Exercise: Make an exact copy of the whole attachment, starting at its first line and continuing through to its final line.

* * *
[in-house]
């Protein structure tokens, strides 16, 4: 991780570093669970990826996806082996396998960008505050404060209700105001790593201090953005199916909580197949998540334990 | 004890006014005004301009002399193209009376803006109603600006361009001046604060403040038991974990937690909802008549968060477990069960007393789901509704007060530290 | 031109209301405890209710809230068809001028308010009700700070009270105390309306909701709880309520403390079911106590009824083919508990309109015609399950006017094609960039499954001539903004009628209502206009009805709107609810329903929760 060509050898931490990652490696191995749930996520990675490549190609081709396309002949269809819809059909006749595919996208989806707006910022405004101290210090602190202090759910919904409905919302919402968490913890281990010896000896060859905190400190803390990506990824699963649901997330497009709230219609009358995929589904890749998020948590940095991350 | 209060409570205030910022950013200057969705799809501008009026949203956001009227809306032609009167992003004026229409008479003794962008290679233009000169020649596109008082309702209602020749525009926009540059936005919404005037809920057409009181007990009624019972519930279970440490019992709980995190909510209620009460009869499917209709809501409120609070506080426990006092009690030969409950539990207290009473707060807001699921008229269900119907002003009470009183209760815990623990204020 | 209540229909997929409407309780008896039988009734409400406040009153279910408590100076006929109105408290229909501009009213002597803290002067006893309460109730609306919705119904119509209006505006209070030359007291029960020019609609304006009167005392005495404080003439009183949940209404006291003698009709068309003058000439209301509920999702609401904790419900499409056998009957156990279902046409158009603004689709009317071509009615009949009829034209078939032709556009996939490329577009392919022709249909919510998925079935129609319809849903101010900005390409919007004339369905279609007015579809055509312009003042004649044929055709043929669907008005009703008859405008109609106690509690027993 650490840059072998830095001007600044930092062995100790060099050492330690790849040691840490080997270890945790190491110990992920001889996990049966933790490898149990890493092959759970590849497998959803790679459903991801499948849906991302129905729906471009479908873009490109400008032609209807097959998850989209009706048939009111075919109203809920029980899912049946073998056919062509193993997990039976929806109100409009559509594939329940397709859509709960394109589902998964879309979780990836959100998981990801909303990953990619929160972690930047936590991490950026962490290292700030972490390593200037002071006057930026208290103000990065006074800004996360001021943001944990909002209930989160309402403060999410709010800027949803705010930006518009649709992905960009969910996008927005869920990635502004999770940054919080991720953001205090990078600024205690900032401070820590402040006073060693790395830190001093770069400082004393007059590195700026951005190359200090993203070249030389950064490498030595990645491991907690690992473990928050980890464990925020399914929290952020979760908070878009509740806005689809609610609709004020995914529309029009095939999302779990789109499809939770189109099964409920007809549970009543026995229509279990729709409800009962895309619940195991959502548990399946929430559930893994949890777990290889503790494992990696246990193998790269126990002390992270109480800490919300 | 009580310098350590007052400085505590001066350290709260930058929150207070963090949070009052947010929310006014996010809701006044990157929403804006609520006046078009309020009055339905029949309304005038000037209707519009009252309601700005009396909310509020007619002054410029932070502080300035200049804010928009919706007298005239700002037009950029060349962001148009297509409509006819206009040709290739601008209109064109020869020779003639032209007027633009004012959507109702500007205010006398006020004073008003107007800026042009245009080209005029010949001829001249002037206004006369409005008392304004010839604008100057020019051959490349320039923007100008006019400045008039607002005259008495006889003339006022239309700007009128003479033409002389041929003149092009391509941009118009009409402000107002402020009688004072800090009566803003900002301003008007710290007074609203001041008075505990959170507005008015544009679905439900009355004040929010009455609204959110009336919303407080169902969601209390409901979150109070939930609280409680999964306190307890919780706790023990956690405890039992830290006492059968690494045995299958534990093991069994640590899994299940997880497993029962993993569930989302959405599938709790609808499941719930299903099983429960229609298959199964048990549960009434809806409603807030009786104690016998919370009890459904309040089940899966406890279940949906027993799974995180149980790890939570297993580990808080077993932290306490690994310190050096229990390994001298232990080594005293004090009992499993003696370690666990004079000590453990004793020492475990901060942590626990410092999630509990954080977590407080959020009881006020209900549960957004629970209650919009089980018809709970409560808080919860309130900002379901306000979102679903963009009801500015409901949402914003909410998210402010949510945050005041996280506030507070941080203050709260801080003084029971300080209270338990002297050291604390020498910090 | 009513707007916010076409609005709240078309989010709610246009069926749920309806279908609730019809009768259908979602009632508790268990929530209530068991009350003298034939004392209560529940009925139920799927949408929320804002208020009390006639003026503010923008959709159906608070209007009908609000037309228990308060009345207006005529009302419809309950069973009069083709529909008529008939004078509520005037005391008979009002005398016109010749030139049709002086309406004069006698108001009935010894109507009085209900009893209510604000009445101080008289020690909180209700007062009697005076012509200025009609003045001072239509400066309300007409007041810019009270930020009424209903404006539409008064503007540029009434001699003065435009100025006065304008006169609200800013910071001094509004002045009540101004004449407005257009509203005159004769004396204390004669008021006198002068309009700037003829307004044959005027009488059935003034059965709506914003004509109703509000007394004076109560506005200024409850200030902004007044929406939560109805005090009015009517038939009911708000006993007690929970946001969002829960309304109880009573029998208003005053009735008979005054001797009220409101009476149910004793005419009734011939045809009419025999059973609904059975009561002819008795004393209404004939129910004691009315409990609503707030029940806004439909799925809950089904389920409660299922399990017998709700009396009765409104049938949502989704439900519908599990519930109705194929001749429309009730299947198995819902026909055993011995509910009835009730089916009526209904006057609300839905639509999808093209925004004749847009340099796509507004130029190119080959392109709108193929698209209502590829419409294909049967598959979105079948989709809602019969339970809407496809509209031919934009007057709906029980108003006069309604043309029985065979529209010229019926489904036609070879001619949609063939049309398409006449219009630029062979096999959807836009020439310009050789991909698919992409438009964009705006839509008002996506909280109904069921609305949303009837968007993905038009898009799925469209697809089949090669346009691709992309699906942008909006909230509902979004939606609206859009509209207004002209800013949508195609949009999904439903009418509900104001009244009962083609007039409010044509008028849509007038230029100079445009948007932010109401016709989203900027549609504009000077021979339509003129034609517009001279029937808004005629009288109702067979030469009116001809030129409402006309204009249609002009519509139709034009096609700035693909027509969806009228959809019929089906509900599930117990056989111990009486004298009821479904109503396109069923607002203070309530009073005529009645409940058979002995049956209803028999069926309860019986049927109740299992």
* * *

[in-house]
């Protein structure tokens, strides 16, 4: 991780570093669970990826996806082996396998960008505050404060209700105001790593201090953005199916909580197949998540334990 | 004890006014005004301009002399193209009376803006109603600006361009001046604060403040038991974990937690909802008549968060477990069960007393789901509704007060530290 | 031109209301405890209710809230068809001028308010009700700070009270105390309306909701709880309520403390079911106590009824083919508990309109015609399950006017094609960039499954001539903004009628209502206009009805709107609810329903929760 060509050898931490990652490696191995749930996520990675490549190609081709396309002949269809819809059909006749595919996208989806707006910022405004101290210090602190202090759910919904409905919302919402968490913890281990010896000896060859905190400190803390990506990824699963649901997330497009709230219609009358995929589904890749998020948590940095991350 | 209060409570205030910022950013200057969705799809501008009026949203956001009227809306032609009167992003004026229409008479003794962008290679233009000169020649596109008082309702209602020749525009926009540059936005919404005037809920057409009181007990009624019972519930279970440490019992709980995190909510209620009460009869499917209709809501409120609070506080426990006092009690030969409950539990207290009473707060807001699921008229269900119907002003009470009183209760815990623990204020 | 209540229909997929409407309780008896039988009734409400406040009153279910408590100076006929109105408290229909501009009213002597803290002067006893309460109730609306919705119904119509209006505006209070030359007291029960020019609609304006009167005392005495404080003439009183949940209404006291003698009709068309003058000439209301509920999702609401904790419900499409056998009957156990279902046409158009603004689709009317071509009615009949009829034209078939032709556009996939490329577009392919022709249909919510998925079935129609319809849903101010900005390409919007004339369905279609007015579809055509312009003042004649044929055709043929669907008005009703008859405008109609106690509690027993 650490840059072998830095001007600044930092062995100790060099050492330690790849040691840490080997270890945790190491110990992920001889996990049966933790490898149990890493092959759970590849497998959803790679459903991801499948849906991302129905729906471009479908873009490109400008032609209807097959998850989209009706048939009111075919109203809920029980899912049946073998056919062509193993997990039976929806109100409009559509594939329940397709859509709960394109589902998964879309979780990836959100998981990801909303990953990619929160972690930047936590991490950026962490290292700030972490390593200037002071006057930026208290103000990065006074800004996360001021943001944990909002209930989160309402403060999410709010800027949803705010930006518009649709992905960009969910996008927005869920990635502004999770940054919080991720953001205090990078600024205690900032401070820590402040006073060693790395830190001093770069400082004393007059590195700026951005190359200090993203070249030389950064490498030595990645491991907690690992473990928050980890464990925020399914929290952020979760908070878009509740806005689809609610609709004020995914529309029009095939999302779990789109499809939770189109099964409920007809549970009543026995229509279990729709409800009962895309619940195991959502548990399946929430559930893994949890777990290889503790494992990696246990193998790269126990002390992270109480800490919300 | 009580310098350590007052400085505590001066350290709260930058929150207070963090949070009052947010929310006014996010809701006044990157929403804006609520006046078009309020009055339905029949309304005038000037209707519009009252309601700005009396909310509020007619002054410029932070502080300035200049804010928009919706007298005239700002037009950029060349962001148009297509409509006819206009040709290739601008209109064109020869020779003639032209007027633009004012959507109702500007205010006398006020004073008003107007800026042009245009080209005029010949001829001249002037206004006369409005008392304004010839604008100057020019051959490349320039923007100008006019400045008039607002005259008495006889003339006022239309700007009128003479033409002389041929003149092009391509941009118009009409402000107002402020009688004072800090009566803003900002301003008007710290007074609203001041008075505990959170507005008015544009679905439900009355004040929010009455609204959110009336919303407080169902969601209390409901979150109070939930609280409680999964306190307890919780706790023990956690405890039992830290006492059968690494045995299958534990093991069994640590899994299940997880497993029962993993569930989302959405599938709790609808499941719930299903099983429960229609298959199964048990549960009434809806409603807030009786104690016998919370009890459904309040089940899966406890279940949906027993799974995180149980790890939570297993580990808080077993932290306490690994310190050096229990390994001298232990080594005293004090009992499993003696370690666990004079000590453990004793020492475990901060942590626990410092999630509990954080977590407080959020009881006020209900549960957004629970209650919009089980018809709970409560808080919860309130900002379901306000979102679903963009009801500015409901949402914003909410998210402010949510945050005041996280506030507070941080203050709260801080003084029971300080209270338990002297050291604390020498910090 | 009513707007916010076409609005709240078309989010709610246009069926749920309806279908609730019809009768259908979602009632508790268990929530209530068991009350003298034939004392209560529940009925139920799927949408929320804002208020009390006639003026503010923008959709159906608070209007009908609000037309228990308060009345207006005529009302419809309950069973009069083709529909008529008939004078509520005037005391008979009002005398016109010749030139049709002086309406004069006698108001009935010894109507009085209900009893209510604000009445101080008289020690909180209700007062009697005076012509200025009609003045001072239509400066309300007409007041810019009270930020009424209903404006539409008064503007540029009434001699003065435009100025006065304008006169609200800013910071001094509004002045009540101004004449407005257009509203005159004769004396204390004669008021006198002068309009700037003829307004044959005027009488059935003034059965709506914003004509109703509000007394004076109560506005200024409850200030902004007044929406939560109805005090009015009517038939009911708000006993007690929970946001969002829960309304109880009573029998208003005053009735008979005054001797009220409101009476149910004793005419009734011939045809009419025999059973609904059975009561002819008795004393209404004939129910004691009315409990609503707030029940806004439909799925809950089904389920409660299922399990017998709700009396009765409104049938949502989704439900519908599990519930109705194929001749429309009730299947198995819902026909055993011995509910009835009730089916009526209904006057609300839905639509999808093209925004004749847009340099796509507004130029190119080959392109709108193929698209209502590829419409294909049967598959979105079948989709809602019969339970809407496809509209031919934009007057709906029980108003006069309604043309029985065979529209010229019926489904036609070879001619949609063939049309398409006449219009630029062979096999959807836009020439310009050789991909698919992409438009964009705006839509008002996506909280109904069921609305949303009837968007993905038009898009799925469209697809089949090669346009691709992309699906942008909006909230509902979004939606609206859009509209207004002209800013949508195609949009999904439903009418509900104001009244009962083609007039409010044509008028849509007038230029100079445009948007932010109401016709989203900027549609504009000077021979339509003129034609517009001279029937808004005629009288109702067979030469009116001809030129409402006309204009249609002009519509139709034009096609700035693909027509969806009228959809019929089906509900599930117990056989111990009486004298009821479904109503396109069923607002203070309530009073005529009645409940058979002995049956209803028999069926309860019986049927109740299992």